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There were countless film and television projects delayed by the coronavirus pandemic. Only one, to our knowledge, was also tripled in parts and nearly quadrupled in length.
When Peter Jackson’s eagerly anticipated The Beatles: Get Back was announced in January, 2019, it was planned as a theatrical documentary release, with an expected runtime that typically hovers around two or two-and-a-half hours.
But as the Lord of the Rings director immersed himself in the 55 hours worth of previously vaulted footage that documented the recording of The Beatles’ final album, Let It Be, in 1969, he struggled to come anywhere close to that.
“We were at about eight hours at some point,” he told us in a recent virtual interview (watch above). When its release was pushed a year due to COVID-19, Jackson and his distributor Disney reassessed. “And at some we realized the two-and-a-half hour movie was sort of a dumb idea.”
When Get Back lands on Disney+ starting Nov. 25, it will release in three parts over three consecutive days with a total runtime of 468 minutes, or 7 hours and 48 minutes.
Beatles fans probably won’t mind. The footage, originally captured for Michael Lindsay-Hogg’s 1970 documentary on the album and restored by Jackson, is a gloriously intimate fly-on-the-wall viewing experience and insightful look at the musical genius of John Lennon, Paul McCartney, George Harrison and Ringo Starr just months before they broke up.
About that… While Lennon famously said you can hear The Beatles breaking up on 1968’s self titled album, aka The White Album, many have long believed the recording of Let It Be (which included staples like “Get Back,” “Let It Be” and “Across the Universe”) was fraught with tension considering the band broke up a month before its May, 1970 release.
Jackson thinks the film dispels that myth: “What you’ve got with The Beatles is four guys that love each other. We've got 150 hours of material, and I'll tell you that I've listened to all of it multiple times — and the tape machines are rolling all the way through it. Not one Beatle has an angry word with another one. There's not one bit of anger. There's disagreements and sort of a little bit of impatientness and all that sort of stuff. But no one shouts. They really have respect and love for each other.”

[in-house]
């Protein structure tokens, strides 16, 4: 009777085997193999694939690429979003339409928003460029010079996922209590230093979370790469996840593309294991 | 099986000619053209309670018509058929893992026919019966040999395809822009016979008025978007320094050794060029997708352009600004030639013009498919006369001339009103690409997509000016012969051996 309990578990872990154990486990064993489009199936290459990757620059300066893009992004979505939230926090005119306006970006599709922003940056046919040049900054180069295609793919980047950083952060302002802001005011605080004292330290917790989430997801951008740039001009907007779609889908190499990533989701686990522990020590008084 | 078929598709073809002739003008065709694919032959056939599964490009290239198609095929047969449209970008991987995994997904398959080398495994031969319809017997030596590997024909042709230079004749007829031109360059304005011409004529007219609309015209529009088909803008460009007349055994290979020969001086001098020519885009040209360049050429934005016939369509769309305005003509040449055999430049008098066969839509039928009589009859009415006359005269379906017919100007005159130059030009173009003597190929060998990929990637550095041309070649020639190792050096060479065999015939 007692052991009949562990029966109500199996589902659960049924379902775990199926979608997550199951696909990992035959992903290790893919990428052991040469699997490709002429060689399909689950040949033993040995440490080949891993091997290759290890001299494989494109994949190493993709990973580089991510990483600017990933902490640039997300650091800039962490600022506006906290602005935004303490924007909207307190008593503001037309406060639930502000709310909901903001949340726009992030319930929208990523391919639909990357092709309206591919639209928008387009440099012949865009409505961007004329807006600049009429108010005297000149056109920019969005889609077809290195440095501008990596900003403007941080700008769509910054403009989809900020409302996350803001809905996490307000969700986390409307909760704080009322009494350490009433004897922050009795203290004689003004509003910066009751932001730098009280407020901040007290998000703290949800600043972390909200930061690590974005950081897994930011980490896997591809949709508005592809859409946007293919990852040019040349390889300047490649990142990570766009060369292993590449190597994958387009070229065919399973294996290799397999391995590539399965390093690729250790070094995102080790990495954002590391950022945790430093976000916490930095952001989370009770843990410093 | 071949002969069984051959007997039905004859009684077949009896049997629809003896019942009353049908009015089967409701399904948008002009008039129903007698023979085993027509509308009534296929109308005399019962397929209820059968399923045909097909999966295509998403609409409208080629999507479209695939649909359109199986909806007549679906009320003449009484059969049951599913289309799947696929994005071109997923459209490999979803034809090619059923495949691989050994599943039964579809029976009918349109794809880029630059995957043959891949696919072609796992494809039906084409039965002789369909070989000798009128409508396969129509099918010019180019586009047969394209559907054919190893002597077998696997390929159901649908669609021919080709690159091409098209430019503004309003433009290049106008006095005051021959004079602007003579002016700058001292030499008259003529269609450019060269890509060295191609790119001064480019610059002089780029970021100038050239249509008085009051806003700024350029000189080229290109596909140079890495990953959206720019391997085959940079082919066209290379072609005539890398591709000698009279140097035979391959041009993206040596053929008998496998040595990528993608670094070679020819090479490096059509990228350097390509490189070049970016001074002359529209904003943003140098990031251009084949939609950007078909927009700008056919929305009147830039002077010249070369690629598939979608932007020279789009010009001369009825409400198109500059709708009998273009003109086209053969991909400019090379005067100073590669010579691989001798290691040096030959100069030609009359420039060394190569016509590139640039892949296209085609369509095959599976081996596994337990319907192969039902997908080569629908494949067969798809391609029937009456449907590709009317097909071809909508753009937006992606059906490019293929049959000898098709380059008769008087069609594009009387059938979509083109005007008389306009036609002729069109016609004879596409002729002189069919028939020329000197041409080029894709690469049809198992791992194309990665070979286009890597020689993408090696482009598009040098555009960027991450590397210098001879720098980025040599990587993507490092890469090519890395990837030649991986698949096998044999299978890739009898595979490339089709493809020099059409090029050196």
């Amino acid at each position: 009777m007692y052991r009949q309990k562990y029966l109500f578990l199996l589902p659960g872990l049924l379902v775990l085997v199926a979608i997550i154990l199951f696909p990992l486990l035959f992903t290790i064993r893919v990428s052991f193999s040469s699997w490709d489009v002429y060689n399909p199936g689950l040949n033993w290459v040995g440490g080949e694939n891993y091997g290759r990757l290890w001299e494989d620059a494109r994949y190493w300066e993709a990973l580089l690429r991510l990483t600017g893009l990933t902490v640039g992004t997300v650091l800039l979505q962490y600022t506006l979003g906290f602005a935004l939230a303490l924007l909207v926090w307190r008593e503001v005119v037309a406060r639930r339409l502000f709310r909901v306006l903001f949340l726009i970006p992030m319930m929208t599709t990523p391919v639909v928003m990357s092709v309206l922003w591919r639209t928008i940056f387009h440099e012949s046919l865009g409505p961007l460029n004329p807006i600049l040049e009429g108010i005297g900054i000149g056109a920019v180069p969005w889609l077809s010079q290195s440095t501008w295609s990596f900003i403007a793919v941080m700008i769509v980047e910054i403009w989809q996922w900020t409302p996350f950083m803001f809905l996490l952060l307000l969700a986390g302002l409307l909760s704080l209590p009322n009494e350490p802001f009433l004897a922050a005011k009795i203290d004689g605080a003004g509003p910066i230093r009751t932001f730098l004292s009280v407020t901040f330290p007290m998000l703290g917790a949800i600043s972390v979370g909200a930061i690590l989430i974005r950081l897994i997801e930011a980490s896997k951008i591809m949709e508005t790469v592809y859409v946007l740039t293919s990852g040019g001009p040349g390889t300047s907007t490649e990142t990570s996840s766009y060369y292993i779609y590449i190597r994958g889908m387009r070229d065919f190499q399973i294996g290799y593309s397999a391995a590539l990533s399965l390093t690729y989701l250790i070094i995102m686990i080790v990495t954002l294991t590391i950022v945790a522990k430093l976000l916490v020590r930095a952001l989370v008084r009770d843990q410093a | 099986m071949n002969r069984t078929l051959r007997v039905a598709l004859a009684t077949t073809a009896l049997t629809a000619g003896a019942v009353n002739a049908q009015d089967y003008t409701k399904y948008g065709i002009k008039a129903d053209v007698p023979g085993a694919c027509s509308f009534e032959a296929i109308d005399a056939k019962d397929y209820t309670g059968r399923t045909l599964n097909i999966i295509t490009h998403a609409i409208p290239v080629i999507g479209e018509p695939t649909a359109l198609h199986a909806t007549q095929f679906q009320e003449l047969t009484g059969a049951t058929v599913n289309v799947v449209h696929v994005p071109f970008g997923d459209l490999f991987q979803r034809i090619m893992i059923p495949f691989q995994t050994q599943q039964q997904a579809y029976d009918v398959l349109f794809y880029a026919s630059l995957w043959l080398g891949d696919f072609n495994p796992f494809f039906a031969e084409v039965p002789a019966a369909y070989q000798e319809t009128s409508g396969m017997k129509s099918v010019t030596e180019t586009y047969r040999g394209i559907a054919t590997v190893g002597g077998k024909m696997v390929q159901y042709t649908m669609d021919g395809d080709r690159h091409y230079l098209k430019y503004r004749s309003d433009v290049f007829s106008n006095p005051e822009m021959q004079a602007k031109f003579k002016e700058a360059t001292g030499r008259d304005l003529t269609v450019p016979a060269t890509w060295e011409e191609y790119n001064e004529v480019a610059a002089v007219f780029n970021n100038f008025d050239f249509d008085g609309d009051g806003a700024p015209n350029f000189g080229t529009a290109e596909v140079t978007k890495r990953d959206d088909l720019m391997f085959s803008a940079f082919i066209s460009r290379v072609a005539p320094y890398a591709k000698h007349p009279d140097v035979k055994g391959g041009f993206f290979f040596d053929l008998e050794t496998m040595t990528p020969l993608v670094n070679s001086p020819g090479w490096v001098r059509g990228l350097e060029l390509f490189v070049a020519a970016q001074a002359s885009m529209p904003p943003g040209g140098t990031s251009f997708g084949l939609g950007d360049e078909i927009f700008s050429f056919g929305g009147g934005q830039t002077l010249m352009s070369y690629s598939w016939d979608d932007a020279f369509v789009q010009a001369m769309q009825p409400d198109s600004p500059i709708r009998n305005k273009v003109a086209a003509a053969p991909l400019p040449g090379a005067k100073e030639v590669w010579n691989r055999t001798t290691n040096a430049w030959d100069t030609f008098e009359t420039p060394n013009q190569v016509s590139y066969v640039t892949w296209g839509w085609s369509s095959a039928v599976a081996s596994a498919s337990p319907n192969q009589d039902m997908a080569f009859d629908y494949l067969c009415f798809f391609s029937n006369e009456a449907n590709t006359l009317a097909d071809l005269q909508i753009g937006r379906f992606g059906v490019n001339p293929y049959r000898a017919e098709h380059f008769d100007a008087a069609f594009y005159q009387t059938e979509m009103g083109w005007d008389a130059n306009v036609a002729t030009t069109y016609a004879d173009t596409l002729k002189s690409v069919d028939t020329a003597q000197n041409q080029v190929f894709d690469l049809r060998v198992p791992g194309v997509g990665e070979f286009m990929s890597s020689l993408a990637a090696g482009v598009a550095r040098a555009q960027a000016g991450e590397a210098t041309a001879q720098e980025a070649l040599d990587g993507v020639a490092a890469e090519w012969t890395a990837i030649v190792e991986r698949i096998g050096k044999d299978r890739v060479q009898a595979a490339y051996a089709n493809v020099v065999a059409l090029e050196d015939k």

The New Zealander filmmaker, 60, had direct access to surviving members McCartney and Starr, as well as Sean Lennon (son of John Lennon) and Olivia and Dhani Harrison (widow and son of George Harrison). He admits he was particularly nervous to send McCartney and Starr an early cut, and expected the type of lengthy notes he’d get from the studio while making a Lord of the Rings or Hobbit movie.
“When I do a movie for Warner Bros. or something, I get seven pages of typewritten notes, even from them,” Jackson said. “So I was naturally expecting notes. I was also expecting notes that were more personal: You know, ‘I don't really want that to be seen.’
“But they came back to me and said, in their individual ways, they said it was basically incredibly stressful to watch. But they said they consider that a definitive record at the time. Paul said it absolutely captured who they were at that moment in time in a very honest way. And the notes came back, ‘Don’t change a thing.’ It’s the first time in my life I got no notes.”
As for the biggest surprise the 40-year Beatles fan had making Get Back, he says that “biggest relief" is more apt.
“The personal fear as a Beatles fan, when you’re looking at these people you’ve seen on film, you’ve seen on TV, and you really admire them — and now I'm seeing the fly-on-the-wall footage, the curtains being pulled aside, this is the only footage that they ever shot of them natural. And they kept it in the vault for 50 years.
“So I'm sitting there thinking, ‘Oh God, am I going to see who these guys really are now? Am I going to be so upset because one or more of these guys are going to turn out to be prima donnas or a**holes?’… And I came away at the end of it more respectful of who they are than I stared. And I removed them from the pedestal I had them on. I now saw them as human beings and therefore very different human beings. But they are good guys. I mean, it sounds so simplistic. But I'm so happy that the four Beatles turned out to be just good guys. Nice guys.”
The Beatles: Get Back premieres Nov. 25 on Disney+.
Watch the trailer:
-Video produced by Jen Kucsak and edited by John Santo